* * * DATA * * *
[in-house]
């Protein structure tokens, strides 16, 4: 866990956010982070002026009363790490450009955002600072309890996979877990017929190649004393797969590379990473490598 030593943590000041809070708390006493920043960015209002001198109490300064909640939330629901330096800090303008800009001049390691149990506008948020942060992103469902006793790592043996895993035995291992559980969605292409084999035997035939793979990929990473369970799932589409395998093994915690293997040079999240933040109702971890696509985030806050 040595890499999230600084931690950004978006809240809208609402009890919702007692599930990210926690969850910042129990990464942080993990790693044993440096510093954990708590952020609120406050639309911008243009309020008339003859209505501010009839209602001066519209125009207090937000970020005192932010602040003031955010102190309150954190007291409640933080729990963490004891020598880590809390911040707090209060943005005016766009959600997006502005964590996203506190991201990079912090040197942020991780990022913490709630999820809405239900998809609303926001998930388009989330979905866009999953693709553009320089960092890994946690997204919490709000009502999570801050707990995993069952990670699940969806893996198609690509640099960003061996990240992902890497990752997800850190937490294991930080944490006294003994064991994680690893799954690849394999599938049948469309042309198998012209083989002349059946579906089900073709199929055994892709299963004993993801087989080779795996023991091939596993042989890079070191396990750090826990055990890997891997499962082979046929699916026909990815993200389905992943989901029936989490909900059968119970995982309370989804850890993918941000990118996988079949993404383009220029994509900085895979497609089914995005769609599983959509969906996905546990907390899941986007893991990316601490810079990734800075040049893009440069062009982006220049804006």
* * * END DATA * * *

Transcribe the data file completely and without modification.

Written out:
[in-house]
């Protein structure tokens, strides 16, 4: 866990956010982070002026009363790490450009955002600072309890996979877990017929190649004393797969590379990473490598 030593943590000041809070708390006493920043960015209002001198109490300064909640939330629901330096800090303008800009001049390691149990506008948020942060992103469902006793790592043996895993035995291992559980969605292409084999035997035939793979990929990473369970799932589409395998093994915690293997040079999240933040109702971890696509985030806050 040595890499999230600084931690950004978006809240809208609402009890919702007692599930990210926690969850910042129990990464942080993990790693044993440096510093954990708590952020609120406050639309911008243009309020008339003859209505501010009839209602001066519209125009207090937000970020005192932010602040003031955010102190309150954190007291409640933080729990963490004891020598880590809390911040707090209060943005005016766009959600997006502005964590996203506190991201990079912090040197942020991780990022913490709630999820809405239900998809609303926001998930388009989330979905866009999953693709553009320089960092890994946690997204919490709000009502999570801050707990995993069952990670699940969806893996198609690509640099960003061996990240992902890497990752997800850190937490294991930080944490006294003994064991994680690893799954690849394999599938049948469309042309198998012209083989002349059946579906089900073709199929055994892709299963004993993801087989080779795996023991091939596993042989890079070191396990750090826990055990890997891997499962082979046929699916026909990815993200389905992943989901029936989490909900059968119970995982309370989804850890993918941000990118996988079949993404383009220029994509900085895979497609089914995005769609599983959509969906996905546990907390899941986007893991990316601490810079990734800075040049893009440069062009982006220049804006």